Navigating Respiratory Illness among Pregnant Patients during the 2022–23 Influenza Season
The 2022–23 influenza season has started with unprecedented rates of influenza-like illness and hospitalizations. Meanwhile, COVID-19 cases are once again increasing in many parts of the United States. Pregnant and postpartum individuals are at high risk for serious complications of both influenza and COVID-19 infection. Therefore, prompt assessment and treatment when indicated is essential for pregnant and postpartum individuals.
Health care professionals should consider influenza and COVID-19 infection for pregnant individuals who present with symptoms of respiratory illness. Initial triage and treatment by telephone is acceptable to help reduce the spread of disease among other pregnant patients in the office. Following symptom assessment, obstetrician–gynecologists and other obstetric care professionals should ask patients questions to help determine the severity of the illness. Pregnant individuals who cannot maintain oral fluid intake, are experiencing difficulty breathing or pain in the chest, or exhibit any signs of obstetric complications are considered moderate or high risk and should be referred immediately to an emergency department or equivalent setting.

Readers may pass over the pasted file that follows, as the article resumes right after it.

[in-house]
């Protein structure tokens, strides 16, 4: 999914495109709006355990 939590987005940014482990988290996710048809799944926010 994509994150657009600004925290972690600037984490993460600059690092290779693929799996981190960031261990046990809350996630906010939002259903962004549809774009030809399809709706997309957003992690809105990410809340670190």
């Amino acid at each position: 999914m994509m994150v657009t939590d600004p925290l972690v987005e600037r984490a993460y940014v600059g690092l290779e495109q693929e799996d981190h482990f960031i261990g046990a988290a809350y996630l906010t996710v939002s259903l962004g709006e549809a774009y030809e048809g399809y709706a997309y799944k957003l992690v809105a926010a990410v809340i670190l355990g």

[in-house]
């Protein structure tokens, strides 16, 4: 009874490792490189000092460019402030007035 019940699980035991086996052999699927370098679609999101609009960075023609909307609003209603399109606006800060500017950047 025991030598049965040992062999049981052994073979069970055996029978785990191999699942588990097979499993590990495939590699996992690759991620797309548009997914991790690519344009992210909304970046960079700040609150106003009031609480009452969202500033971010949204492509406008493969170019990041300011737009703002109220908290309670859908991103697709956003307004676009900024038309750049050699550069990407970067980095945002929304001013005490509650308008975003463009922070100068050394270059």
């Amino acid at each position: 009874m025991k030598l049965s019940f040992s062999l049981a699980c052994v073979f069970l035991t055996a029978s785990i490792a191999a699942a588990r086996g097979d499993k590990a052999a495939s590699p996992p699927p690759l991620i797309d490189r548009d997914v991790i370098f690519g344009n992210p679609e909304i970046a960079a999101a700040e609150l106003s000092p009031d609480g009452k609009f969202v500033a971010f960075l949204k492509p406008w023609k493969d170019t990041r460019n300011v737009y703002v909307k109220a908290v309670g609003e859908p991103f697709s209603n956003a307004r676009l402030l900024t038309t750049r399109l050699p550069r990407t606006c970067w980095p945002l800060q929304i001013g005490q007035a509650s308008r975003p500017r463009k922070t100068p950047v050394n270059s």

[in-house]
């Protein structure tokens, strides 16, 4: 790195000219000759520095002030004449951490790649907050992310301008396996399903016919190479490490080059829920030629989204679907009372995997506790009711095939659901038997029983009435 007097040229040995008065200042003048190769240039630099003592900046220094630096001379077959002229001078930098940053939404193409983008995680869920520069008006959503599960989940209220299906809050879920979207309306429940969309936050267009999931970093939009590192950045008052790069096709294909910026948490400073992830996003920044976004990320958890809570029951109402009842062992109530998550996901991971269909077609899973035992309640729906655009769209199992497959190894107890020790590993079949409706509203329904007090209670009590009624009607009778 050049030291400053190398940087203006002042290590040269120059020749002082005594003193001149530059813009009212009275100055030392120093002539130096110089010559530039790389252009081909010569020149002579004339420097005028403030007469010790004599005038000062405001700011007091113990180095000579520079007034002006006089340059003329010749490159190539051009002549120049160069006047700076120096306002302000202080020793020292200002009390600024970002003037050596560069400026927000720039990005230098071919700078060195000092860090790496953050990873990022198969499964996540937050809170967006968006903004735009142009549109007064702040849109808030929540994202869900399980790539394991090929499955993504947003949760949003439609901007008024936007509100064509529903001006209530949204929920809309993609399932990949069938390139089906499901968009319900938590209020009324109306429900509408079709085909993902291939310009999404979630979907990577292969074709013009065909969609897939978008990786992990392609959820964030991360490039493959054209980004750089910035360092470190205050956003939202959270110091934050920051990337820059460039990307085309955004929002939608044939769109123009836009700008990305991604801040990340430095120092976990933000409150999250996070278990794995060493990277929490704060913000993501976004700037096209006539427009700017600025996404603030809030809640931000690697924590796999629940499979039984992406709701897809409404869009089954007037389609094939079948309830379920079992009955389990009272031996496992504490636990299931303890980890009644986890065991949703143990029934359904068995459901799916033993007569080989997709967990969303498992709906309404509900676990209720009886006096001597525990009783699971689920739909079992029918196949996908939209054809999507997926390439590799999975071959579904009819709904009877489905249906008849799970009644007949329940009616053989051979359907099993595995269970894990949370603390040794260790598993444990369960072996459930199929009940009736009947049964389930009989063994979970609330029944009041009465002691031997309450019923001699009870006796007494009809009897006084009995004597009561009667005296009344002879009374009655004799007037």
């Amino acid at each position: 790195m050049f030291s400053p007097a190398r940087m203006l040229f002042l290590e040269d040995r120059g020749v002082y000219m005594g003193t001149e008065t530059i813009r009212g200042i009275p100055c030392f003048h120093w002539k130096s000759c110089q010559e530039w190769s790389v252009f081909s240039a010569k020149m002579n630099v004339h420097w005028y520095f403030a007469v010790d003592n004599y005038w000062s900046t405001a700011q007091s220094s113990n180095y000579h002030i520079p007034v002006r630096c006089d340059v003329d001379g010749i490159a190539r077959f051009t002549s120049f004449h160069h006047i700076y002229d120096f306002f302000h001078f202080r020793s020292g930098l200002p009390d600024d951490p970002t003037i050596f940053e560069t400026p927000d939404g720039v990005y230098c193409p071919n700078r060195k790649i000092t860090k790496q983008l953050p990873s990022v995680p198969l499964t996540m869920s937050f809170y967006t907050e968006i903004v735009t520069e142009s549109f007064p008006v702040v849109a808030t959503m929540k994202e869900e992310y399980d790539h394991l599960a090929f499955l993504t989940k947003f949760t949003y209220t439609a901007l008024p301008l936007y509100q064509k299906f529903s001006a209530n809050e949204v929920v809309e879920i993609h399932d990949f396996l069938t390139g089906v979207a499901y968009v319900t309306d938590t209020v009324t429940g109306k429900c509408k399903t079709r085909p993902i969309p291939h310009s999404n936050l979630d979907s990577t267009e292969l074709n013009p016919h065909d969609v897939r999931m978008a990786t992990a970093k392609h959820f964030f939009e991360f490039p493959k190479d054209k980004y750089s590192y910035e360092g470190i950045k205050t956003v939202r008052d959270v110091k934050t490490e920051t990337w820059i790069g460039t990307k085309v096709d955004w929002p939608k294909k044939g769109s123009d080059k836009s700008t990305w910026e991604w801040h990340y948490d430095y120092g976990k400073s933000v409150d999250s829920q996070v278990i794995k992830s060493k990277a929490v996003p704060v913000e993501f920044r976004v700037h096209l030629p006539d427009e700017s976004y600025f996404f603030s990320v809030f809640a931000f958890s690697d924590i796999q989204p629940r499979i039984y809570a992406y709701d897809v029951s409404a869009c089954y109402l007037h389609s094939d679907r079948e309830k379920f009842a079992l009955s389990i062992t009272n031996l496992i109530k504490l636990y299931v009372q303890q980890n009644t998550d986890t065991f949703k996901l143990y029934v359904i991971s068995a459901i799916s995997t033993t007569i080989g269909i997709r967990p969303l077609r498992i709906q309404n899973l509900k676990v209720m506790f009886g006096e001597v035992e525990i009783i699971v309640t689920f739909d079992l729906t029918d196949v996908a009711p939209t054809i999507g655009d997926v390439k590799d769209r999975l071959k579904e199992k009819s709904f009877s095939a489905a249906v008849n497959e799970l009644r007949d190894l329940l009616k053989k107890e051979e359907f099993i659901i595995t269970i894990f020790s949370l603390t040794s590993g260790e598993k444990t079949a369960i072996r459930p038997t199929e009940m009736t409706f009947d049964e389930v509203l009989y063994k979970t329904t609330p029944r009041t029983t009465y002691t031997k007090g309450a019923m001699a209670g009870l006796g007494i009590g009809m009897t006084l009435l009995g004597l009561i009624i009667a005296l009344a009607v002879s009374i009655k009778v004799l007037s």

When testing is available, pregnant individuals presenting with symptoms of respiratory illness should be tested for both influenza and COVID-19.
If influenza is suspected, clinicians should initiate empiric treatment with oseltamivir as soon as possible, within 48 hours of symptom onset. Treatment should not be delayed while awaiting test results, and vaccination status should not affect the decision to treat. If a pregnant patient tests positive for COVID-19, obstetric care professionals should prescribe Paxlovid (nirmatrelvir and ritonavir). If there is suspected or confirmed coinfection with influenza and COVID-19, both oseltamivir and Paxlovid can be prescribed. There are no clinically significant drug-drug interactions between the antiviral agents or immunomodulators that are used to prevent or treat COVID-19 and the antiviral agents that are used to treat influenza.
Vaccination against seasonal influenza and COVID-19, including boosters, remains the best way to prevent serious illness and adverse outcomes in pregnant patients. ACOG urges all clinicians to strongly recommend vaccination to all pregnant patients and promptly recognize and treat influenza and COVID-19 infections.
For more information about influenza assessment and treatment, see ACOG Committee Opinion 753, “Assessment and Treatment of Pregnant Women With Suspected or Confirmed Influenza.” For more information about COVID-19 assessment and treatment, see ACOG’s COVID-19 FAQs for obstetrics.